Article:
Grimoire Grimoire


Kreng KrengGrimoire

8.8 / 10

Kreng  Grimoire MIASMAH

To those of us who live near the dark, music has given more than ever over the past four or five years. A flood of releases in black, a never-ending string of pessimist and opaque sounding records, and in such a wide range of styles, too (neo-classical, new ambient, hauntology and everything containing the word doom), that has left us breathless. Saturated with all that activity and, most of all, quality, we now have to stretch the filter even more and mark the difference between excellence and the sublime. A recent example: “Grimoire”, the second album by Kreng, the project led by Belgian Pepijn Caudron.

If you’re still asking yourself when was the last time you felt fear when listening to a record, you can stop looking, because whenever it was, this is the next time. Of the records released in 2011 so far, few will sound more tense, disturbing, evocative, gloomy and sombre than this radical trip to the heart of darkness, on which, moreover, the precision, wideness and deepness of the sound is overwhelming, a huge step ahead in the short but impressive career of the composer. Caudron uses every weapon he’s got to reach a goal that seemed complex (to make his sound even darker, if possible, than on his debut, the highly recommendable “L’Autopsie Phénoménale De Dieu”), and he does it with a meticulousness and rigor that sets him apart from many other artists with similar ideas but lesser talents.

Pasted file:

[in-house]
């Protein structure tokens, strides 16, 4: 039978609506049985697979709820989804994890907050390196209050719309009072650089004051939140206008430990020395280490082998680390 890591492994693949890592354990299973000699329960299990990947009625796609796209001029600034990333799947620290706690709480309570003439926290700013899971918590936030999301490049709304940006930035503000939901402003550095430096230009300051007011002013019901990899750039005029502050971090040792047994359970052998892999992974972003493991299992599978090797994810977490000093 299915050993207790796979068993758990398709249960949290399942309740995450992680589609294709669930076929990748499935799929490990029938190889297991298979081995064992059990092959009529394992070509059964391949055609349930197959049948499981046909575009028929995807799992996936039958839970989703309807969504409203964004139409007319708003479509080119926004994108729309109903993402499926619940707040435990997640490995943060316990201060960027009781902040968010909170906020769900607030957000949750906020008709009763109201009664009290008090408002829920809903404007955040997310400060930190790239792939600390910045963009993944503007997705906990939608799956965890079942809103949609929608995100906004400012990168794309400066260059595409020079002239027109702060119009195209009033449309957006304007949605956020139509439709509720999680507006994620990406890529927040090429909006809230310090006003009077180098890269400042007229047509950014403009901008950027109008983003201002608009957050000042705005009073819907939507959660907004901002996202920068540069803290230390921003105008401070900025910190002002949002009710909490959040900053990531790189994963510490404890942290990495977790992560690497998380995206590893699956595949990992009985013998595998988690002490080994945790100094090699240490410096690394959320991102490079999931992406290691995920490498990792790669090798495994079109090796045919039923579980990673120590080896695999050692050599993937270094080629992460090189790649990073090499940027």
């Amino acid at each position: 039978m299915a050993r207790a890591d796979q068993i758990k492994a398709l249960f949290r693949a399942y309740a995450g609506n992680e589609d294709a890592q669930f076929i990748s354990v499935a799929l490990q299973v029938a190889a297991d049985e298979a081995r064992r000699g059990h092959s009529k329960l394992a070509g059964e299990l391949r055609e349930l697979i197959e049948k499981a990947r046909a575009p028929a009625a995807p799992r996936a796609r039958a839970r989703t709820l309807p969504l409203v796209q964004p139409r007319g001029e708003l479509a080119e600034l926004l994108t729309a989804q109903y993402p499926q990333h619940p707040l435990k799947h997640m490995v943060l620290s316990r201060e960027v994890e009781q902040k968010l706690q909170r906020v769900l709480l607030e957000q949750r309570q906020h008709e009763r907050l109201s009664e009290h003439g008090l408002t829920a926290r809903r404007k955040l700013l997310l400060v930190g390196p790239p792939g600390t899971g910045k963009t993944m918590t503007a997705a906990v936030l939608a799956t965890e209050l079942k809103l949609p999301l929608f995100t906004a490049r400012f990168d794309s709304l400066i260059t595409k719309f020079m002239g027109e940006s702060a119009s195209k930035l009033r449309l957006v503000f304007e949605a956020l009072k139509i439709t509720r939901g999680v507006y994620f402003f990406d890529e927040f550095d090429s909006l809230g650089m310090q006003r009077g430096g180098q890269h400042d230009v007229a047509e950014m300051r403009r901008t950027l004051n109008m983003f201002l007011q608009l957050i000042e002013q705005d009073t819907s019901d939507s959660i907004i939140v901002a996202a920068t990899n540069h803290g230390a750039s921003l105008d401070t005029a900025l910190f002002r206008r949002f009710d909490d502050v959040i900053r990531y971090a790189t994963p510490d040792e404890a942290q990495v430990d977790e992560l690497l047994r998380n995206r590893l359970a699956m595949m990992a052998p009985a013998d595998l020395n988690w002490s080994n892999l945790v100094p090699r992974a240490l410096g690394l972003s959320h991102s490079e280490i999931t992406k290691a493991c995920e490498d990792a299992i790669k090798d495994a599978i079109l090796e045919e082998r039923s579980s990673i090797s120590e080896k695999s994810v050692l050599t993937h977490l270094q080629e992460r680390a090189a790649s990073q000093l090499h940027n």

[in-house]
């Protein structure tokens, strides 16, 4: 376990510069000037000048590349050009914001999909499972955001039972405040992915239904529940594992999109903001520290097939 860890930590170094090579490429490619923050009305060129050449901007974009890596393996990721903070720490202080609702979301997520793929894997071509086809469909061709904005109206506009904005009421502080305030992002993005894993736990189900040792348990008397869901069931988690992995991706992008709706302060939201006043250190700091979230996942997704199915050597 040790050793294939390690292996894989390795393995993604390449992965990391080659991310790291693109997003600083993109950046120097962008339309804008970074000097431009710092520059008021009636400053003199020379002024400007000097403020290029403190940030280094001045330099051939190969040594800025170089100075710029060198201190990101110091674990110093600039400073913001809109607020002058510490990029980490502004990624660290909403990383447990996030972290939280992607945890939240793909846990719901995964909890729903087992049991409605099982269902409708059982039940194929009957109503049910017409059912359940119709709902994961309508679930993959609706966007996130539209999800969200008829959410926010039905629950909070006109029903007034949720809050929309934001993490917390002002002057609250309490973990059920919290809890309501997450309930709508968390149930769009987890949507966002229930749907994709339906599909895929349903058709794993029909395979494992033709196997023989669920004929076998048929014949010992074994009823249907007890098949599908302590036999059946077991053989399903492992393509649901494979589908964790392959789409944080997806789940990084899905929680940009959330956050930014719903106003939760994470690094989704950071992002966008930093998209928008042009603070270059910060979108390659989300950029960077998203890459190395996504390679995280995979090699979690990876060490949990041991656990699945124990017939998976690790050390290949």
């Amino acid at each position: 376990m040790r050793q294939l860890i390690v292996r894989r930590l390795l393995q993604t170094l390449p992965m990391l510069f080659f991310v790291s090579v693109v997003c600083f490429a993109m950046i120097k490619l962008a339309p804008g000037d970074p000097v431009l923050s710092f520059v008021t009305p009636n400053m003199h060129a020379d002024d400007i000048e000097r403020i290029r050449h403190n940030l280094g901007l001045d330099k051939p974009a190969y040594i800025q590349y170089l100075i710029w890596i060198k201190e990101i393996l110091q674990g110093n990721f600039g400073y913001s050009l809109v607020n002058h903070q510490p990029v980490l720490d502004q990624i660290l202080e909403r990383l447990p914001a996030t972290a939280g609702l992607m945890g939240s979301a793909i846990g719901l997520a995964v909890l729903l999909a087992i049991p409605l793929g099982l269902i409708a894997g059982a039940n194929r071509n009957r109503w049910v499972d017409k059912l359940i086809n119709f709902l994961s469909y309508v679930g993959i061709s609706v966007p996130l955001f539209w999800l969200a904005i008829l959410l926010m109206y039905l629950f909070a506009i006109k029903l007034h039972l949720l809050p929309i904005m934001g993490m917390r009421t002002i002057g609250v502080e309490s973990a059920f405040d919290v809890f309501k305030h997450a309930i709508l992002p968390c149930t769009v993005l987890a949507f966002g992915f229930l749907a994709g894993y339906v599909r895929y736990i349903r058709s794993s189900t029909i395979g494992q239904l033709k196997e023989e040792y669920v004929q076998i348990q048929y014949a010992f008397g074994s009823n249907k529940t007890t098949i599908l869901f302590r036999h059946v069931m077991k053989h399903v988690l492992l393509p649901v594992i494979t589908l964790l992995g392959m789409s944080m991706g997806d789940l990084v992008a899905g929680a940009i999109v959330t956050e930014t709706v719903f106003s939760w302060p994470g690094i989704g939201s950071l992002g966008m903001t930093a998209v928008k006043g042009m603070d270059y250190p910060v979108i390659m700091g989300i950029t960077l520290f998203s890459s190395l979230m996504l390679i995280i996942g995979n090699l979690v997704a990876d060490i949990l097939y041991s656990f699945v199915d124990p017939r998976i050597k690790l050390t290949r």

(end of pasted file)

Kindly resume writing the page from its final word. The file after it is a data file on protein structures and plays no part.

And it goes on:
On “Grimoire”, dark ambient, isolationism, soundtrack music, noir, concrete music, neo-classical, free jazz and even opera come together, perfectly organised and integrated in one roadmap, treated discreetly, with restraint and an organic sense, one of the most solid and convincing examples of expressive cleansing of recent times. The formal sound leaves no room for doubt and consolidates itself on the scene as a landmark master class. But even more astonishing is its evocative ability and its sensory and emotional impact. It’s impossible to name all the images, visions, ideas and suggestions the record generates: Europe between wars, a new cine noir, epidemics, apocalyptic viruses, abandoned cities, psychiatric hospitals without control, illegal cabarets, pagan rituals, death marches, strange and unrecognisable cult. “Grimoire” exceeds all expectations, not only because of the translation of fear to music but also because of the way he manages to reflect and capture our fascination for the dark side in all its splendour.

David Broc

Petit Grimoire + Wrak

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